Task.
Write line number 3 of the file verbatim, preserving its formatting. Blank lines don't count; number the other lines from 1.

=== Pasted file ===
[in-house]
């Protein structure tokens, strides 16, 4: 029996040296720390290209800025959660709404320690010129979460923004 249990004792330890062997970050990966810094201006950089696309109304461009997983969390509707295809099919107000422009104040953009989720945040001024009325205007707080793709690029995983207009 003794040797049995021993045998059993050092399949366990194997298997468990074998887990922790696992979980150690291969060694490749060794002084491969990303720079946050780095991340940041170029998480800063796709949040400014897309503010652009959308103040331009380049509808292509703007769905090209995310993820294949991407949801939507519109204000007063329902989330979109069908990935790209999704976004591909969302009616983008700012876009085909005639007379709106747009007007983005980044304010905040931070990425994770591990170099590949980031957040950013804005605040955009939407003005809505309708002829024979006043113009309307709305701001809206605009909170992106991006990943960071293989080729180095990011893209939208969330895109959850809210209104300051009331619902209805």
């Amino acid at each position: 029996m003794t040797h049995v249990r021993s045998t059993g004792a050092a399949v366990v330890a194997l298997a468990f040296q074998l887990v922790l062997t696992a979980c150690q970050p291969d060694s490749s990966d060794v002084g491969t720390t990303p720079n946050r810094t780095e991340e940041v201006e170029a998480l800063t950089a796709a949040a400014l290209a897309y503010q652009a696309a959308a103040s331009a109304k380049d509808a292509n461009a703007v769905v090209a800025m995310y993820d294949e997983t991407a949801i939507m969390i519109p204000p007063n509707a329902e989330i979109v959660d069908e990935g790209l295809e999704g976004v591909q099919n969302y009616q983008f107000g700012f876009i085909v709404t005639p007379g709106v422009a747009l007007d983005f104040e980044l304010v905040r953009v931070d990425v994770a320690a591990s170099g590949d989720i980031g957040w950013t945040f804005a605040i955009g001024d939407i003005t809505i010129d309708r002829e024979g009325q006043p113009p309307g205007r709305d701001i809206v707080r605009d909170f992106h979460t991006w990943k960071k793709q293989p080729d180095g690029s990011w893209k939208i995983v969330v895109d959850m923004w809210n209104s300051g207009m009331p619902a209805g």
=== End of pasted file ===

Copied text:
């Amino acid at each position: 029996m003794t040797h049995v249990r021993s045998t059993g004792a050092a399949v366990v330890a194997l298997a468990f040296q074998l887990v922790l062997t696992a979980c150690q970050p291969d060694s490749s990966d060794v002084g491969t720390t990303p720079n946050r810094t780095e991340e940041v201006e170029a998480l800063t950089a796709a949040a400014l290209a897309y503010q652009a696309a959308a103040s331009a109304k380049d509808a292509n461009a703007v769905v090209a800025m995310y993820d294949e997983t991407a949801i939507m969390i519109p204000p007063n509707a329902e989330i979109v959660d069908e990935g790209l295809e999704g976004v591909q099919n969302y009616q983008f107000g700012f876009i085909v709404t005639p007379g709106v422009a747009l007007d983005f104040e980044l304010v905040r953009v931070d990425v994770a320690a591990s170099g590949d989720i980031g957040w950013t945040f804005a605040i955009g001024d939407i003005t809505i010129d309708r002829e024979g009325q006043p113009p309307g205007r709305d701001i809206v707080r605009d909170f992106h979460t991006w990943k960071k793709q293989p080729d180095g690029s990011w893209k939208i995983v969330v895109d959850m923004w809210n209104s300051g207009m009331p619902a209805g």